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“I encourage the administration to consider all options to advance the viability of our domestic biofuels industry, including a more efficient pathway process at EPA and ensuring access for biofuels in export markets.”
Renewable Fuels Association President and CEO Geoff Cooper said the proposed rule, “means EPA is one step closer to making good on President Trump’s promise to allow year-round sales of E15. With just 80 days left before the start of the summer driving season, finalizing and implementing the E15 regulatory fix remains a tall order.
“That is why we have urged EPA to separate the year-round E15 provisions from the RIN reform provisions, and move forward as quickly as possible to finalize a practical and defensible year-round E15 solution. With ethanol plants shutting down or idling and farmers experiencing the worst conditions in more than a decade, removing the summertime ban on E15 once and for all would send a desperately needed signal to the marketplace.
“We are carefully reviewing the details of the proposed rule and look forward to providing EPA with extensive technical and legal comments to support an expeditious and legally sound resolution of this decades-old red tape barrier. RFA and its member companies will also testify in support of year-round E15 at the upcoming public hearing.”
National Corn Growers Association President Lynn Chrisp, a Hastings, Nebraska, farmer, said “Today’s proposed rule is great progress to getting the rulemaking completed by the start of the summer driving season, June 1. NCGA appreciates EPA’s efforts to meet this deadline, and we look forward to fully reviewing the content of the proposed rule. We will be providing comments to EPA and urging our membership to provide input during the comment process as well.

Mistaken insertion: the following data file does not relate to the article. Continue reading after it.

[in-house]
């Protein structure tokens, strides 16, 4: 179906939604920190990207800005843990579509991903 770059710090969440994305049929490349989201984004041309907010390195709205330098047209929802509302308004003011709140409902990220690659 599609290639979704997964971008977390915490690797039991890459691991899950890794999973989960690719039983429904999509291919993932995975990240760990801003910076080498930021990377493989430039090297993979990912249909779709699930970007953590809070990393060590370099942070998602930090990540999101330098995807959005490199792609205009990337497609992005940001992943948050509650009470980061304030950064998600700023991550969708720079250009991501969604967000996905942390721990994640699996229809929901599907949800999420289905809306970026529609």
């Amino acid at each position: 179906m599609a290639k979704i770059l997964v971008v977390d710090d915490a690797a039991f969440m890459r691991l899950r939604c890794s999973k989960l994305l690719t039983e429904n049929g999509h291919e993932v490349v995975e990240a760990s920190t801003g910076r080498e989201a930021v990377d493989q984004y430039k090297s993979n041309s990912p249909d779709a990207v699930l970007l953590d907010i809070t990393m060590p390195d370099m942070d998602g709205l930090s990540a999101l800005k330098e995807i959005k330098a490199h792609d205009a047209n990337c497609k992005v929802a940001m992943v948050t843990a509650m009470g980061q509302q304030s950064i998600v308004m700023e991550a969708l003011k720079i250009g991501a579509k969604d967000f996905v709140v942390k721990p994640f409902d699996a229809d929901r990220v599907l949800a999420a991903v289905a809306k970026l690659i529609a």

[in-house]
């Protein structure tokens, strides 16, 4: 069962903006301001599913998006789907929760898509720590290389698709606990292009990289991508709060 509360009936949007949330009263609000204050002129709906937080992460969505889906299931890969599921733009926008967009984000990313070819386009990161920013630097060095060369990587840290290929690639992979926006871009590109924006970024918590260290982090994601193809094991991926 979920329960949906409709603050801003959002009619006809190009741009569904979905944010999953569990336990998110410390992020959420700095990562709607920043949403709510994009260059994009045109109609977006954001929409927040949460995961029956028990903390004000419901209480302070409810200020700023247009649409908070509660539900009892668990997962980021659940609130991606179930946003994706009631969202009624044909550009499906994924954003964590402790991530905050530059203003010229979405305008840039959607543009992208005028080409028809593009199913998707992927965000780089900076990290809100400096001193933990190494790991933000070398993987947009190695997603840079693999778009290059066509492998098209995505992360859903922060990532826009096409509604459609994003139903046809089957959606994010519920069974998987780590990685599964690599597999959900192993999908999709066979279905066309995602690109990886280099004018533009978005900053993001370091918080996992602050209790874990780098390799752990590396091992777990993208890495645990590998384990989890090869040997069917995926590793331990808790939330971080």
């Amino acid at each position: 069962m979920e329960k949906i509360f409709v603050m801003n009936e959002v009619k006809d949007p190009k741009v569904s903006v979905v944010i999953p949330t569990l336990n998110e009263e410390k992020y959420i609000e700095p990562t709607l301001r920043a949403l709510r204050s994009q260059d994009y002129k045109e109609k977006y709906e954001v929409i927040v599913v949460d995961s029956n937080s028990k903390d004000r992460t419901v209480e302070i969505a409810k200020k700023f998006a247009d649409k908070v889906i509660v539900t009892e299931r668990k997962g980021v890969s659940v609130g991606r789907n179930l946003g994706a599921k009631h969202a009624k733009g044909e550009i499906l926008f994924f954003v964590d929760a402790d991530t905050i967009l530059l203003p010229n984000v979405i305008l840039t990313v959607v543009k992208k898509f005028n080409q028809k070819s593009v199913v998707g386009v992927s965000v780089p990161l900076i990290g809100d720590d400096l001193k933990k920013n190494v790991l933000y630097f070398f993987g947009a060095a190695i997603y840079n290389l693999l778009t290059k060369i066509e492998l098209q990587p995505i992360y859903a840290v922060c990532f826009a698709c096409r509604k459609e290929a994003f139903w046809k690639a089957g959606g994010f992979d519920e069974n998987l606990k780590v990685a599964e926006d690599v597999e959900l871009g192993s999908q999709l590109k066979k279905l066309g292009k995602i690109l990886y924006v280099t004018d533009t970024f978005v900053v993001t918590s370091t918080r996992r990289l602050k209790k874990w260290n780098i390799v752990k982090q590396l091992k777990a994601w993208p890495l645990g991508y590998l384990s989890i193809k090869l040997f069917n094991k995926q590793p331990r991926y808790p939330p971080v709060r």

“Allowing year-round sales of higher blends of ethanol not only grows a domestic market for farmers, but E15 gives consumers more choice at the pump, a lower price option and greater environmental benefits from a cleaner fuel. It’s time to remove the barrier to all of these benefits.”
The American Petroleum Institute, meanwhile, called EPA’s proposal a lose-lose for U.S. consumers.
“The administration needs to scrap this anti-consumer policy that exacerbates problems with the failed Renewable Fuel Standard,” said API Vice President of Downstream and Industry Operations Frank Macchiarola. “This proposal is a bad deal for consumers.
“Extending the sale of E15 gasoline to the summer months makes no sense. Studies have shown that E15 gasoline can damage vehicle engines and fuel systems—potentially leaving Americans to pay expensive car repair bills due to bad policy out of Washington. In fact, nearly three out of four vehicles on the road today were not designed for E15.
“This decision is also contrary to the law as this waiver is in conflict with the clear language of the Clean Air Act. Further, EPA has agreed numerous times that the agency does not have the authority to extend the Reid Vapor Pressure waiver to E15.
“To make matters worse, the agency’s proposed changes to the RINs market, could increase costs for fuel producers and lead to higher prices for consumers. Additionally, the proposed changes move the goal posts for U.S. energy companies that have already made capital investments and business decisions based on the current RFS program.
“The president asked the EPA to give him a ‘win-win’ deal on the RFS, but this so-called deal only helps the ethanol industry, while exposing the driving public and owners of small power equipment to mis-fueling. Our industry plans to aggressively pursue all available legal remedies to protect consumers from this flawed policy.”
Larry Dreiling can be reached at 785-628-1117 or [email protected].